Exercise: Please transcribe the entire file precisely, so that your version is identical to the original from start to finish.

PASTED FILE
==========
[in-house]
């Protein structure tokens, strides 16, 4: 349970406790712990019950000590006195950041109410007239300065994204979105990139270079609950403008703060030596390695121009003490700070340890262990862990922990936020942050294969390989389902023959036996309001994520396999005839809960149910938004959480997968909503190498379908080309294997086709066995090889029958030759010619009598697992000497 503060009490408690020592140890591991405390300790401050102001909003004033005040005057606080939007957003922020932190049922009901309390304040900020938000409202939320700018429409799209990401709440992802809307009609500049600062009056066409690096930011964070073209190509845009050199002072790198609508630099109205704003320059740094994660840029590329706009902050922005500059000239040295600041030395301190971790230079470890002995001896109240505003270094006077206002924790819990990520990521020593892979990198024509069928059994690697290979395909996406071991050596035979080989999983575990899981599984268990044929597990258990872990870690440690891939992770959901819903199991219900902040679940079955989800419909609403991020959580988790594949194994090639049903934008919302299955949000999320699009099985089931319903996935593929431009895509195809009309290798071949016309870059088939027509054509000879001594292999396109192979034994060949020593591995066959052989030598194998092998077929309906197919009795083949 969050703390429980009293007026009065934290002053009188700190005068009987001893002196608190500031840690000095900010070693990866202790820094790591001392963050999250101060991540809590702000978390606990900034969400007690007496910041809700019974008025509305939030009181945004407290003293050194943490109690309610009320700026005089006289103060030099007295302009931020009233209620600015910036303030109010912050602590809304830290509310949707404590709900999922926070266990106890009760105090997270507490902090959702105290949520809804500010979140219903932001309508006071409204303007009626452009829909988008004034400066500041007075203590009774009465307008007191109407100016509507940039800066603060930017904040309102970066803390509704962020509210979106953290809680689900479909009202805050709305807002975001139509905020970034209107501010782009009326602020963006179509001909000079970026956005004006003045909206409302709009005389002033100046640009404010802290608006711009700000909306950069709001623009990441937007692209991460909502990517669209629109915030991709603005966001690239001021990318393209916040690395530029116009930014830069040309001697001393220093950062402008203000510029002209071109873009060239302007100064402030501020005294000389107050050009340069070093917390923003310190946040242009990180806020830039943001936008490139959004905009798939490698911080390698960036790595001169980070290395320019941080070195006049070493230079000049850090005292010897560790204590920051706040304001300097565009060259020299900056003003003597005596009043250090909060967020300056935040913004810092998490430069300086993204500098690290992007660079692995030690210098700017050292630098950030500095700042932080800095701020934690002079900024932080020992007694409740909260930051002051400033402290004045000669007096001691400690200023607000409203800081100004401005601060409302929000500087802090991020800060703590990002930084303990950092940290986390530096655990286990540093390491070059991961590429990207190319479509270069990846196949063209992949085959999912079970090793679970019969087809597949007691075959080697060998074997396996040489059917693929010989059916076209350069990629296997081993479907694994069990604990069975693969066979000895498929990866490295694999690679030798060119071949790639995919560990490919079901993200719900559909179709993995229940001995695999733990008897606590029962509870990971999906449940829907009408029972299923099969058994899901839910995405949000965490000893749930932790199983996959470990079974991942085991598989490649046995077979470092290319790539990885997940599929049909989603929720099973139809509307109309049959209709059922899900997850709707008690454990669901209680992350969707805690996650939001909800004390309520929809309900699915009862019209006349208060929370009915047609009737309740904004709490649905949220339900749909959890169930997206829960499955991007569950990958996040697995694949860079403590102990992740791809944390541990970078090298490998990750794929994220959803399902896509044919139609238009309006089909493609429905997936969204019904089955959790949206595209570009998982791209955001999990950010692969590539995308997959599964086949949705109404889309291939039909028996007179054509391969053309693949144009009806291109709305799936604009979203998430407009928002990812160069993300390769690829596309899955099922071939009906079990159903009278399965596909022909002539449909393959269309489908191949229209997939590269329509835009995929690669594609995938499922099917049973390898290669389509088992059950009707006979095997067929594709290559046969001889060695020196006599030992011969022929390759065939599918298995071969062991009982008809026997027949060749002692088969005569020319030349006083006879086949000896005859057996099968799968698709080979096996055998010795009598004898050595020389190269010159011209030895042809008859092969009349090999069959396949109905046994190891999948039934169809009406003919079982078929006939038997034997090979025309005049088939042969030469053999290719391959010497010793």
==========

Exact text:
[in-house]
């Protein structure tokens, strides 16, 4: 349970406790712990019950000590006195950041109410007239300065994204979105990139270079609950403008703060030596390695121009003490700070340890262990862990922990936020942050294969390989389902023959036996309001994520396999005839809960149910938004959480997968909503190498379908080309294997086709066995090889029958030759010619009598697992000497 503060009490408690020592140890591991405390300790401050102001909003004033005040005057606080939007957003922020932190049922009901309390304040900020938000409202939320700018429409799209990401709440992802809307009609500049600062009056066409690096930011964070073209190509845009050199002072790198609508630099109205704003320059740094994660840029590329706009902050922005500059000239040295600041030395301190971790230079470890002995001896109240505003270094006077206002924790819990990520990521020593892979990198024509069928059994690697290979395909996406071991050596035979080989999983575990899981599984268990044929597990258990872990870690440690891939992770959901819903199991219900902040679940079955989800419909609403991020959580988790594949194994090639049903934008919302299955949000999320699009099985089931319903996935593929431009895509195809009309290798071949016309870059088939027509054509000879001594292999396109192979034994060949020593591995066959052989030598194998092998077929309906197919009795083949 969050703390429980009293007026009065934290002053009188700190005068009987001893002196608190500031840690000095900010070693990866202790820094790591001392963050999250101060991540809590702000978390606990900034969400007690007496910041809700019974008025509305939030009181945004407290003293050194943490109690309610009320700026005089006289103060030099007295302009931020009233209620600015910036303030109010912050602590809304830290509310949707404590709900999922926070266990106890009760105090997270507490902090959702105290949520809804500010979140219903932001309508006071409204303007009626452009829909988008004034400066500041007075203590009774009465307008007191109407100016509507940039800066603060930017904040309102970066803390509704962020509210979106953290809680689900479909009202805050709305807002975001139509905020970034209107501010782009009326602020963006179509001909000079970026956005004006003045909206409302709009005389002033100046640009404010802290608006711009700000909306950069709001623009990441937007692209991460909502990517669209629109915030991709603005966001690239001021990318393209916040690395530029116009930014830069040309001697001393220093950062402008203000510029002209071109873009060239302007100064402030501020005294000389107050050009340069070093917390923003310190946040242009990180806020830039943001936008490139959004905009798939490698911080390698960036790595001169980070290395320019941080070195006049070493230079000049850090005292010897560790204590920051706040304001300097565009060259020299900056003003003597005596009043250090909060967020300056935040913004810092998490430069300086993204500098690290992007660079692995030690210098700017050292630098950030500095700042932080800095701020934690002079900024932080020992007694409740909260930051002051400033402290004045000669007096001691400690200023607000409203800081100004401005601060409302929000500087802090991020800060703590990002930084303990950092940290986390530096655990286990540093390491070059991961590429990207190319479509270069990846196949063209992949085959999912079970090793679970019969087809597949007691075959080697060998074997396996040489059917693929010989059916076209350069990629296997081993479907694994069990604990069975693969066979000895498929990866490295694999690679030798060119071949790639995919560990490919079901993200719900559909179709993995229940001995695999733990008897606590029962509870990971999906449940829907009408029972299923099969058994899901839910995405949000965490000893749930932790199983996959470990079974991942085991598989490649046995077979470092290319790539990885997940599929049909989603929720099973139809509307109309049959209709059922899900997850709707008690454990669901209680992350969707805690996650939001909800004390309520929809309900699915009862019209006349208060929370009915047609009737309740904004709490649905949220339900749909959890169930997206829960499955991007569950990958996040697995694949860079403590102990992740791809944390541990970078090298490998990750794929994220959803399902896509044919139609238009309006089909493609429905997936969204019904089955959790949206595209570009998982791209955001999990950010692969590539995308997959599964086949949705109404889309291939039909028996007179054509391969053309693949144009009806291109709305799936604009979203998430407009928002990812160069993300390769690829596309899955099922071939009906079990159903009278399965596909022909002539449909393959269309489908191949229209997939590269329509835009995929690669594609995938499922099917049973390898290669389509088992059950009707006979095997067929594709290559046969001889060695020196006599030992011969022929390759065939599918298995071969062991009982008809026997027949060749002692088969005569020319030349006083006879086949000896005859057996099968799968698709080979096996055998010795009598004898050595020389190269010159011209030895042809008859092969009349090999069959396949109905046994190891999948039934169809009406003919079982078929006939038997034997090979025309005049088939042969030469053999290719391959010497010793």